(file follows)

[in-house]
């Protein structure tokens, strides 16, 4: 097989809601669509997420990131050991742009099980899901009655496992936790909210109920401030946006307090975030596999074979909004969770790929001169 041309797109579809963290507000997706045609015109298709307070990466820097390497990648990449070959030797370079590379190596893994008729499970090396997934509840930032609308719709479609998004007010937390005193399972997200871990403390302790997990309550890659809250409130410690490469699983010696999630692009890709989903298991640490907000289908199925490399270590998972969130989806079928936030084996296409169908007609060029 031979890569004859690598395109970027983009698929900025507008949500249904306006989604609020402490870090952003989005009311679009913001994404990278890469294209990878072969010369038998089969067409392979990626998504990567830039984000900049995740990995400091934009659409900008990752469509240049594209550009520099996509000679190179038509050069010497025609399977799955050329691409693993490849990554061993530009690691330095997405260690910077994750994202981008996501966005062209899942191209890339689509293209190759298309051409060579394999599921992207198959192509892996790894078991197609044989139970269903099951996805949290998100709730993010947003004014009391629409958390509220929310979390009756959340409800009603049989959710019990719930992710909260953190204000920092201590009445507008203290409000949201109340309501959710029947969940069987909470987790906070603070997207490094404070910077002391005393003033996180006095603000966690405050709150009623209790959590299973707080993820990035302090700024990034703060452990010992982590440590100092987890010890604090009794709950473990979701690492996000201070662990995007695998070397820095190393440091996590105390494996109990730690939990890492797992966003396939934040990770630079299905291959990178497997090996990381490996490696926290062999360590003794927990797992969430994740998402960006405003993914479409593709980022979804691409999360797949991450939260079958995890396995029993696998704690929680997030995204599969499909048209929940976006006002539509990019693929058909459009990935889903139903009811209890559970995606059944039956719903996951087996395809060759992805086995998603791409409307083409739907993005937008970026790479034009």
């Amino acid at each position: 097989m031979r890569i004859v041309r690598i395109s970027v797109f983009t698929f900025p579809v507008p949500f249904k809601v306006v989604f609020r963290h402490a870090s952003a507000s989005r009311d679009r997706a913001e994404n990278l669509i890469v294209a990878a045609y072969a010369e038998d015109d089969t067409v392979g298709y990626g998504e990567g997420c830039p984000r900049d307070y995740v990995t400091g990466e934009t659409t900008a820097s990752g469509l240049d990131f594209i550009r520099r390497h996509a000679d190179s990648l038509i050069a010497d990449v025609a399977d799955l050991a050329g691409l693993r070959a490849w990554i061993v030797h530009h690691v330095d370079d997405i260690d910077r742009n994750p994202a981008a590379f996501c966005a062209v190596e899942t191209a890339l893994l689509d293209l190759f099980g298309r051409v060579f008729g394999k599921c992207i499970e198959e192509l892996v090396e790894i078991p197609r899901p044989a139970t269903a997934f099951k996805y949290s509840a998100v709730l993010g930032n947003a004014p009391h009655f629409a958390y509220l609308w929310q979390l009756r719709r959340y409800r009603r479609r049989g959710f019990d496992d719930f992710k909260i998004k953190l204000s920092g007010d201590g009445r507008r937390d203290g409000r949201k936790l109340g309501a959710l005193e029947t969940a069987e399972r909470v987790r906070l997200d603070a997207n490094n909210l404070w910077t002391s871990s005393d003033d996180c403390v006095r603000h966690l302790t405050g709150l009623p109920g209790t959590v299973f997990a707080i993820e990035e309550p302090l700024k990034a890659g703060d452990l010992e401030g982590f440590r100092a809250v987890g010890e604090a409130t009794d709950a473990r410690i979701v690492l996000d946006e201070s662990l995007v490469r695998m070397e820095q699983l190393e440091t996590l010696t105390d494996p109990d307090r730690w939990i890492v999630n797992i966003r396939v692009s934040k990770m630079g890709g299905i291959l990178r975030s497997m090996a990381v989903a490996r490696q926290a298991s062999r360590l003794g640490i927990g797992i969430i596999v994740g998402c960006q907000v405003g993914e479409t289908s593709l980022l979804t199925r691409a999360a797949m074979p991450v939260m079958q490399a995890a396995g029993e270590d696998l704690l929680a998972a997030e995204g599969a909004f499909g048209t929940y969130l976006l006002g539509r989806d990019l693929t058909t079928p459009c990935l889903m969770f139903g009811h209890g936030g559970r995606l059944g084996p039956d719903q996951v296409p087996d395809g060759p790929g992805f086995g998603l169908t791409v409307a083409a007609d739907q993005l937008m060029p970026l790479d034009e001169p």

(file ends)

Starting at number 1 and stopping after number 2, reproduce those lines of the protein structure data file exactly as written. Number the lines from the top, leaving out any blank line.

[in-house]
């Protein structure tokens, strides 16, 4: 097989809601669509997420990131050991742009099980899901009655496992936790909210109920401030946006307090975030596999074979909004969770790929001169 041309797109579809963290507000997706045609015109298709307070990466820097390497990648990449070959030797370079590379190596893994008729499970090396997934509840930032609308719709479609998004007010937390005193399972997200871990403390302790997990309550890659809250409130410690490469699983010696999630692009890709989903298991640490907000289908199925490399270590998972969130989806079928936030084996296409169908007609060029 031979890569004859690598395109970027983009698929900025507008949500249904306006989604609020402490870090952003989005009311679009913001994404990278890469294209990878072969010369038998089969067409392979990626998504990567830039984000900049995740990995400091934009659409900008990752469509240049594209550009520099996509000679190179038509050069010497025609399977799955050329691409693993490849990554061993530009690691330095997405260690910077994750994202981008996501966005062209899942191209890339689509293209190759298309051409060579394999599921992207198959192509892996790894078991197609044989139970269903099951996805949290998100709730993010947003004014009391629409958390509220929310979390009756959340409800009603049989959710019990719930992710909260953190204000920092201590009445507008203290409000949201109340309501959710029947969940069987909470987790906070603070997207490094404070910077002391005393003033996180006095603000966690405050709150009623209790959590299973707080993820990035302090700024990034703060452990010992982590440590100092987890010890604090009794709950473990979701690492996000201070662990995007695998070397820095190393440091996590105390494996109990730690939990890492797992966003396939934040990770630079299905291959990178497997090996990381490996490696926290062999360590003794927990797992969430994740998402960006405003993914479409593709980022979804691409999360797949991450939260079958995890396995029993696998704690929680997030995204599969499909048209929940976006006002539509990019693929058909459009990935889903139903009811209890559970995606059944039956719903996951087996395809060759992805086995998603791409409307083409739907993005937008970026790479034009």